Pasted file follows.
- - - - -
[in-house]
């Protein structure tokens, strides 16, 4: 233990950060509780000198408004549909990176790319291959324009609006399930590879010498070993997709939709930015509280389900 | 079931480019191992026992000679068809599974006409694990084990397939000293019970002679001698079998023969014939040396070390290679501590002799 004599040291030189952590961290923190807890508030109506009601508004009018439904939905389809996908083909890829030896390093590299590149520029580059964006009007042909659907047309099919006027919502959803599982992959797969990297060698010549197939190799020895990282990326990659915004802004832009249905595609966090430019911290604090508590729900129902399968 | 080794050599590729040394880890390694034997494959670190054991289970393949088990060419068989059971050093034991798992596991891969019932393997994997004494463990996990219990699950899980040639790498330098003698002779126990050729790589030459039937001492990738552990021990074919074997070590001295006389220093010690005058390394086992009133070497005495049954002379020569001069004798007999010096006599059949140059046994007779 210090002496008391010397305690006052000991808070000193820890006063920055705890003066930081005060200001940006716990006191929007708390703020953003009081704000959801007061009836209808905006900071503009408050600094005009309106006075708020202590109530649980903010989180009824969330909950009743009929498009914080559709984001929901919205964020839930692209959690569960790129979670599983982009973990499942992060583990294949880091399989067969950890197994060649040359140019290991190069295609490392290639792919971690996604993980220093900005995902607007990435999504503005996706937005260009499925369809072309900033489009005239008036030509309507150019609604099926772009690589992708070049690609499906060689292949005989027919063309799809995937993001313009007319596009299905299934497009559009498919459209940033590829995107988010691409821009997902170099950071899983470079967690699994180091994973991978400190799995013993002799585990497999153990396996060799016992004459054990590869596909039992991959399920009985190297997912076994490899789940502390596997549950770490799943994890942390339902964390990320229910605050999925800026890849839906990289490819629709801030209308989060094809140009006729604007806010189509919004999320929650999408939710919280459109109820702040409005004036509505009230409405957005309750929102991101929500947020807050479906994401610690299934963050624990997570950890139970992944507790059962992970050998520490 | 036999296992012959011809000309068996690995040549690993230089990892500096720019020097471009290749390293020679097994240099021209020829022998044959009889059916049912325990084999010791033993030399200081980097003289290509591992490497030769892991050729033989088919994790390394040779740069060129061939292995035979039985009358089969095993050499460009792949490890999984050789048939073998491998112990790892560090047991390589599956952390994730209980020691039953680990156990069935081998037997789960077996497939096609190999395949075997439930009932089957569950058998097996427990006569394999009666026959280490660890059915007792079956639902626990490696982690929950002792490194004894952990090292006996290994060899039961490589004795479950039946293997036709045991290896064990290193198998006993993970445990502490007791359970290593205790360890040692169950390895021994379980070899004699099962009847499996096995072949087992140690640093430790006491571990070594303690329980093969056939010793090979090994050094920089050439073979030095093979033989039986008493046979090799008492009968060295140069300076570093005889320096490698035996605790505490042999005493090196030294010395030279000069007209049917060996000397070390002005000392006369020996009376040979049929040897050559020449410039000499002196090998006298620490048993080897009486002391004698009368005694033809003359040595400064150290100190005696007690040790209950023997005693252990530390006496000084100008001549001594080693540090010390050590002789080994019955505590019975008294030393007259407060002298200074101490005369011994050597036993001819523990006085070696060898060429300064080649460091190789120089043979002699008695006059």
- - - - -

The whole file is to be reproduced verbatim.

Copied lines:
[in-house]
């Protein structure tokens, strides 16, 4: 233990950060509780000198408004549909990176790319291959324009609006399930590879010498070993997709939709930015509280389900 | 079931480019191992026992000679068809599974006409694990084990397939000293019970002679001698079998023969014939040396070390290679501590002799 004599040291030189952590961290923190807890508030109506009601508004009018439904939905389809996908083909890829030896390093590299590149520029580059964006009007042909659907047309099919006027919502959803599982992959797969990297060698010549197939190799020895990282990326990659915004802004832009249905595609966090430019911290604090508590729900129902399968 | 080794050599590729040394880890390694034997494959670190054991289970393949088990060419068989059971050093034991798992596991891969019932393997994997004494463990996990219990699950899980040639790498330098003698002779126990050729790589030459039937001492990738552990021990074919074997070590001295006389220093010690005058390394086992009133070497005495049954002379020569001069004798007999010096006599059949140059046994007779 210090002496008391010397305690006052000991808070000193820890006063920055705890003066930081005060200001940006716990006191929007708390703020953003009081704000959801007061009836209808905006900071503009408050600094005009309106006075708020202590109530649980903010989180009824969330909950009743009929498009914080559709984001929901919205964020839930692209959690569960790129979670599983982009973990499942992060583990294949880091399989067969950890197994060649040359140019290991190069295609490392290639792919971690996604993980220093900005995902607007990435999504503005996706937005260009499925369809072309900033489009005239008036030509309507150019609604099926772009690589992708070049690609499906060689292949005989027919063309799809995937993001313009007319596009299905299934497009559009498919459209940033590829995107988010691409821009997902170099950071899983470079967690699994180091994973991978400190799995013993002799585990497999153990396996060799016992004459054990590869596909039992991959399920009985190297997912076994490899789940502390596997549950770490799943994890942390339902964390990320229910605050999925800026890849839906990289490819629709801030209308989060094809140009006729604007806010189509919004999320929650999408939710919280459109109820702040409005004036509505009230409405957005309750929102991101929500947020807050479906994401610690299934963050624990997570950890139970992944507790059962992970050998520490 | 036999296992012959011809000309068996690995040549690993230089990892500096720019020097471009290749390293020679097994240099021209020829022998044959009889059916049912325990084999010791033993030399200081980097003289290509591992490497030769892991050729033989088919994790390394040779740069060129061939292995035979039985009358089969095993050499460009792949490890999984050789048939073998491998112990790892560090047991390589599956952390994730209980020691039953680990156990069935081998037997789960077996497939096609190999395949075997439930009932089957569950058998097996427990006569394999009666026959280490660890059915007792079956639902626990490696982690929950002792490194004894952990090292006996290994060899039961490589004795479950039946293997036709045991290896064990290193198998006993993970445990502490007791359970290593205790360890040692169950390895021994379980070899004699099962009847499996096995072949087992140690640093430790006491571990070594303690329980093969056939010793090979090994050094920089050439073979030095093979033989039986008493046979090799008492009968060295140069300076570093005889320096490698035996605790505490042999005493090196030294010395030279000069007209049917060996000397070390002005000392006369020996009376040979049929040897050559020449410039000499002196090998006298620490048993080897009486002391004698009368005694033809003359040595400064150290100190005696007690040790209950023997005693252990530390006496000084100008001549001594080693540090010390050590002789080994019955505590019975008294030393007259407060002298200074101490005369011994050597036993001819523990006085070696060898060429300064080649460091190789120089043979002699008695006059």